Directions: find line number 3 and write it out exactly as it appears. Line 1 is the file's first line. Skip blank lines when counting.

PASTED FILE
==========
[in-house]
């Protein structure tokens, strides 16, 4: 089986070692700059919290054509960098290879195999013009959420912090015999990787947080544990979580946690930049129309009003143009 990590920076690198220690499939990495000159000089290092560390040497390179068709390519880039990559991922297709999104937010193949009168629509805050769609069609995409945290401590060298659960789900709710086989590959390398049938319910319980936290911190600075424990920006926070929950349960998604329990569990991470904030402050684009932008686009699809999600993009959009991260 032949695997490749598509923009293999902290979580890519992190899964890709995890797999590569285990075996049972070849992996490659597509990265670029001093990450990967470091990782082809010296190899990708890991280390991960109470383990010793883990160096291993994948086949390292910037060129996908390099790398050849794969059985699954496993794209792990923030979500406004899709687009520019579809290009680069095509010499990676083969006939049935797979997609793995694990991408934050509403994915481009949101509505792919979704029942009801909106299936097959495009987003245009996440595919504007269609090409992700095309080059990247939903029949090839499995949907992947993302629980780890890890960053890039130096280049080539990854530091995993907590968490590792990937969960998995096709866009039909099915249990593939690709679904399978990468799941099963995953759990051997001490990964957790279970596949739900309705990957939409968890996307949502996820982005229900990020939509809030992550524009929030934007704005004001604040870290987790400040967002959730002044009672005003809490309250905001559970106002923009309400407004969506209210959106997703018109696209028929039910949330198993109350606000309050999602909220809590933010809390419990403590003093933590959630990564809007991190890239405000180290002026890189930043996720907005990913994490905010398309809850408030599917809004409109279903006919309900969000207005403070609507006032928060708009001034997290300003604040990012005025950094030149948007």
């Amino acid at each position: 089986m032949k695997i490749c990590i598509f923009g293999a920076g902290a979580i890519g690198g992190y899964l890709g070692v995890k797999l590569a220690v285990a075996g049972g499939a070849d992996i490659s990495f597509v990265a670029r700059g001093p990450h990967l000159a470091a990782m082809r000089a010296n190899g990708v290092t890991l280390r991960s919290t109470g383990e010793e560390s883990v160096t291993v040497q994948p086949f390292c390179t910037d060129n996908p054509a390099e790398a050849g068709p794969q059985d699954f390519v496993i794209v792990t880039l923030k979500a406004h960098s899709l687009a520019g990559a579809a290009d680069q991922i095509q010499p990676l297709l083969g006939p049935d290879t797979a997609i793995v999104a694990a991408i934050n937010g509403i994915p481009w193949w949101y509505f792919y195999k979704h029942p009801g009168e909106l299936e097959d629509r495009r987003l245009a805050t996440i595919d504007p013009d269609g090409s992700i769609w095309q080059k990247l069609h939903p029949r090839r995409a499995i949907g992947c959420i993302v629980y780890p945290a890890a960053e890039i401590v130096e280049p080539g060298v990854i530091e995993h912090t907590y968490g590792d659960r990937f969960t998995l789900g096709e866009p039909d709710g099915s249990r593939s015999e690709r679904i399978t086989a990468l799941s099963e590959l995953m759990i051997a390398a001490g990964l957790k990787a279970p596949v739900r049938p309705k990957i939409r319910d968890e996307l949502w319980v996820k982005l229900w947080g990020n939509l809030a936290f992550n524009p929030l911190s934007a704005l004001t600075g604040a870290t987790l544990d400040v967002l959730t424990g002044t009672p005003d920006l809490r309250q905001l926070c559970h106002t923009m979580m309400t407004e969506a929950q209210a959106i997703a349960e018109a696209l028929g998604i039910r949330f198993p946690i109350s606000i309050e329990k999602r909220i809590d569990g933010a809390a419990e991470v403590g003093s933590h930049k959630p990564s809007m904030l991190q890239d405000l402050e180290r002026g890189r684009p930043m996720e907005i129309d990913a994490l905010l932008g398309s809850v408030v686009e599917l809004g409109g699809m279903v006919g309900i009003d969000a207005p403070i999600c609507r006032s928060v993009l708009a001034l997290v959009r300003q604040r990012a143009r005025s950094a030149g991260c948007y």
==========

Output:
């Amino acid at each position: 089986m032949k695997i490749c990590i598509f923009g293999a920076g902290a979580i890519g690198g992190y899964l890709g070692v995890k797999l590569a220690v285990a075996g049972g499939a070849d992996i490659s990495f597509v990265a670029r700059g001093p990450h990967l000159a470091a990782m082809r000089a010296n190899g990708v290092t890991l280390r991960s919290t109470g383990e010793e560390s883990v160096t291993v040497q994948p086949f390292c390179t910037d060129n996908p054509a390099e790398a050849g068709p794969q059985d699954f390519v496993i794209v792990t880039l923030k979500a406004h960098s899709l687009a520019g990559a579809a290009d680069q991922i095509q010499p990676l297709l083969g006939p049935d290879t797979a997609i793995v999104a694990a991408i934050n937010g509403i994915p481009w193949w949101y509505f792919y195999k979704h029942p009801g009168e909106l299936e097959d629509r495009r987003l245009a805050t996440i595919d504007p013009d269609g090409s992700i769609w095309q080059k990247l069609h939903p029949r090839r995409a499995i949907g992947c959420i993302v629980y780890p945290a890890a960053e890039i401590v130096e280049p080539g060298v990854i530091e995993h912090t907590y968490g590792d659960r990937f969960t998995l789900g096709e866009p039909d709710g099915s249990r593939s015999e690709r679904i399978t086989a990468l799941s099963e590959l995953m759990i051997a390398a001490g990964l957790k990787a279970p596949v739900r049938p309705k990957i939409r319910d968890e996307l949502w319980v996820k982005l229900w947080g990020n939509l809030a936290f992550n524009p929030l911190s934007a704005l004001t600075g604040a870290t987790l544990d400040v967002l959730t424990g002044t009672p005003d920006l809490r309250q905001l926070c559970h106002t923009m979580m309400t407004e969506a929950q209210a959106i997703a349960e018109a696209l028929g998604i039910r949330f198993p946690i109350s606000i309050e329990k999602r909220i809590d569990g933010a809390a419990e991470v403590g003093s933590h930049k959630p990564s809007m904030l991190q890239d405000l402050e180290r002026g890189r684009p930043m996720e907005i129309d990913a994490l905010l932008g398309s809850v408030v686009e599917l809004g409109g699809m279903v006919g309900i009003d969000a207005p403070i999600c609507r006032s928060v993009l708009a001034l997290v959009r300003q604040r990012a143009r005025s950094a030149g991260c948007y």